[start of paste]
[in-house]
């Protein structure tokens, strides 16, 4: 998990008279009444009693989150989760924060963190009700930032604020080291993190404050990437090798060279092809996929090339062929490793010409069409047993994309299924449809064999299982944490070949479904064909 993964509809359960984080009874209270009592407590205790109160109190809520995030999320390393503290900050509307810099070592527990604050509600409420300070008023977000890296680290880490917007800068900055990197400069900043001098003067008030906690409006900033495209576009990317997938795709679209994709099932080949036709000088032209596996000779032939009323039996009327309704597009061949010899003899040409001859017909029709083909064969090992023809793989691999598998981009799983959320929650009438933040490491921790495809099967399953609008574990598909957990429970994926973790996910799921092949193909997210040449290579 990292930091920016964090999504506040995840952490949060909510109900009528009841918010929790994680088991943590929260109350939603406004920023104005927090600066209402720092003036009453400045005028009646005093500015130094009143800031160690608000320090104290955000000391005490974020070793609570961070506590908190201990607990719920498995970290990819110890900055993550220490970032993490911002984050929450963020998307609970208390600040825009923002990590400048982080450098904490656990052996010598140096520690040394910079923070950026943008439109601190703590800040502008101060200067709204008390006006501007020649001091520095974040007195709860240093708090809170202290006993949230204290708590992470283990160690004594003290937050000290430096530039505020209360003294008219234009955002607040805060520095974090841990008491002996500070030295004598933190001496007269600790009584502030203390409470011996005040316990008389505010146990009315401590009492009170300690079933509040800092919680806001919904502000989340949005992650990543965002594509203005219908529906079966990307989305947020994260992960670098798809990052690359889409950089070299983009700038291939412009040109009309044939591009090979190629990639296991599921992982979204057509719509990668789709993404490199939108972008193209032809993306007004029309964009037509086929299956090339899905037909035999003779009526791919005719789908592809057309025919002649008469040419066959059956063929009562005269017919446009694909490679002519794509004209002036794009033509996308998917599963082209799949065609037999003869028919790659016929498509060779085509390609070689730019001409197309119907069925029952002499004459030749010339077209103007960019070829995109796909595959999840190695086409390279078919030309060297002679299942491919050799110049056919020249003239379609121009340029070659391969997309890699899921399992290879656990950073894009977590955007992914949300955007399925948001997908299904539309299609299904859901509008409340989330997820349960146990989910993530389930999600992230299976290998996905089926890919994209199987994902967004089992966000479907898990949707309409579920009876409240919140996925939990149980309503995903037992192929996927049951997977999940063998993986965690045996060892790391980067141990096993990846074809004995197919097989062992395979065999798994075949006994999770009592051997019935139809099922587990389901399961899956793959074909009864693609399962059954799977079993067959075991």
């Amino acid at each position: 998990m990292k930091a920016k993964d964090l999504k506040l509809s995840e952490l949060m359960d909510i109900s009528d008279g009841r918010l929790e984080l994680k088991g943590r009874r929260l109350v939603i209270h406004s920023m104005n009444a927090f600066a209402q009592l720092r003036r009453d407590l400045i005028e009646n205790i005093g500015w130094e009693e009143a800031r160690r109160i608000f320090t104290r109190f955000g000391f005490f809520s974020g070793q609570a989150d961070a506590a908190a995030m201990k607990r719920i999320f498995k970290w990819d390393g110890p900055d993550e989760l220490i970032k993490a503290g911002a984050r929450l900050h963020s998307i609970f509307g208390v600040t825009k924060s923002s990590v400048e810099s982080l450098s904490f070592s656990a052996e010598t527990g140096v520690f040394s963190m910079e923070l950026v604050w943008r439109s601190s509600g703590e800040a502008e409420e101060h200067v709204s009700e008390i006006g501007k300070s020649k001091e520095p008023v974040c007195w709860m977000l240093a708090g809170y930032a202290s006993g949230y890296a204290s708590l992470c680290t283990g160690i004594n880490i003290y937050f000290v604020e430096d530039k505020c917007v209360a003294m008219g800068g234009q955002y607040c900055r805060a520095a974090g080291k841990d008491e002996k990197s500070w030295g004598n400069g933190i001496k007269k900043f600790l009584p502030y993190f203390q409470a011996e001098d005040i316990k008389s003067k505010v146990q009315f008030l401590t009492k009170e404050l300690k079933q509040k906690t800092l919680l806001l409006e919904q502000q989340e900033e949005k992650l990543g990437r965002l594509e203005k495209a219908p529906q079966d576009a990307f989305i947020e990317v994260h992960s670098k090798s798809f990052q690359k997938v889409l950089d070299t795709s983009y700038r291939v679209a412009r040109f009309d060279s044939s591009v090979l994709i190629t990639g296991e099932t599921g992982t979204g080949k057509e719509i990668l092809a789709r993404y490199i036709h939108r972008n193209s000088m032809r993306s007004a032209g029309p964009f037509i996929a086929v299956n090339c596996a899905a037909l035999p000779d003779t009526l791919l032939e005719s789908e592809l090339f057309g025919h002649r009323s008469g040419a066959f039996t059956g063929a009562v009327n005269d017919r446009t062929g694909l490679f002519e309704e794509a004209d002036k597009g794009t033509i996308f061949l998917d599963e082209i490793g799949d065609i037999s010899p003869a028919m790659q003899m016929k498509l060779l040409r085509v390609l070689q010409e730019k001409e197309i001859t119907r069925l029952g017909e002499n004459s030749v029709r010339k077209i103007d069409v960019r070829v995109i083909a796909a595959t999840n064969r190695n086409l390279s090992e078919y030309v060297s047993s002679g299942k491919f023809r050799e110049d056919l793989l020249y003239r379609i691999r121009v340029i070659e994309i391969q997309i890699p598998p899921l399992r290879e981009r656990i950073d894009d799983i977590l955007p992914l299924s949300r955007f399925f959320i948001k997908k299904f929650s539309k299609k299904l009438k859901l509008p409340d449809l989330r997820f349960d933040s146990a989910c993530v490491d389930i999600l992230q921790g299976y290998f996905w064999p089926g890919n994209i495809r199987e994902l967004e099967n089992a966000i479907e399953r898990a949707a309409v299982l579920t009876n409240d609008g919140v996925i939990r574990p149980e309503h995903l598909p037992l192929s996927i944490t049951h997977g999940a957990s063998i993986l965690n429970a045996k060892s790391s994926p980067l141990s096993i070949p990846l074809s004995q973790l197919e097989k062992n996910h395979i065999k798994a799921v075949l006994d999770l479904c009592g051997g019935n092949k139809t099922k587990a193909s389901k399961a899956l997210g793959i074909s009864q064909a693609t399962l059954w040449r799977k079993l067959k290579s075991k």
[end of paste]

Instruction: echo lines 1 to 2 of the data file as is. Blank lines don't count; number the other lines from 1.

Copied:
[in-house]
């Protein structure tokens, strides 16, 4: 998990008279009444009693989150989760924060963190009700930032604020080291993190404050990437090798060279092809996929090339062929490793010409069409047993994309299924449809064999299982944490070949479904064909 993964509809359960984080009874209270009592407590205790109160109190809520995030999320390393503290900050509307810099070592527990604050509600409420300070008023977000890296680290880490917007800068900055990197400069900043001098003067008030906690409006900033495209576009990317997938795709679209994709099932080949036709000088032209596996000779032939009323039996009327309704597009061949010899003899040409001859017909029709083909064969090992023809793989691999598998981009799983959320929650009438933040490491921790495809099967399953609008574990598909957990429970994926973790996910799921092949193909997210040449290579 990292930091920016964090999504506040995840952490949060909510109900009528009841918010929790994680088991943590929260109350939603406004920023104005927090600066209402720092003036009453400045005028009646005093500015130094009143800031160690608000320090104290955000000391005490974020070793609570961070506590908190201990607990719920498995970290990819110890900055993550220490970032993490911002984050929450963020998307609970208390600040825009923002990590400048982080450098904490656990052996010598140096520690040394910079923070950026943008439109601190703590800040502008101060200067709204008390006006501007020649001091520095974040007195709860240093708090809170202290006993949230204290708590992470283990160690004594003290937050000290430096530039505020209360003294008219234009955002607040805060520095974090841990008491002996500070030295004598933190001496007269600790009584502030203390409470011996005040316990008389505010146990009315401590009492009170300690079933509040800092919680806001919904502000989340949005992650990543965002594509203005219908529906079966990307989305947020994260992960670098798809990052690359889409950089070299983009700038291939412009040109009309044939591009090979190629990639296991599921992982979204057509719509990668789709993404490199939108972008193209032809993306007004029309964009037509086929299956090339899905037909035999003779009526791919005719789908592809057309025919002649008469040419066959059956063929009562005269017919446009694909490679002519794509004209002036794009033509996308998917599963082209799949065609037999003869028919790659016929498509060779085509390609070689730019001409197309119907069925029952002499004459030749010339077209103007960019070829995109796909595959999840190695086409390279078919030309060297002679299942491919050799110049056919020249003239379609121009340029070659391969997309890699899921399992290879656990950073894009977590955007992914949300955007399925948001997908299904539309299609299904859901509008409340989330997820349960146990989910993530389930999600992230299976290998996905089926890919994209199987994902967004089992966000479907898990949707309409579920009876409240919140996925939990149980309503995903037992192929996927049951997977999940063998993986965690045996060892790391980067141990096993990846074809004995197919097989062992395979065999798994075949006994999770009592051997019935139809099922587990389901399961899956793959074909009864693609399962059954799977079993067959075991």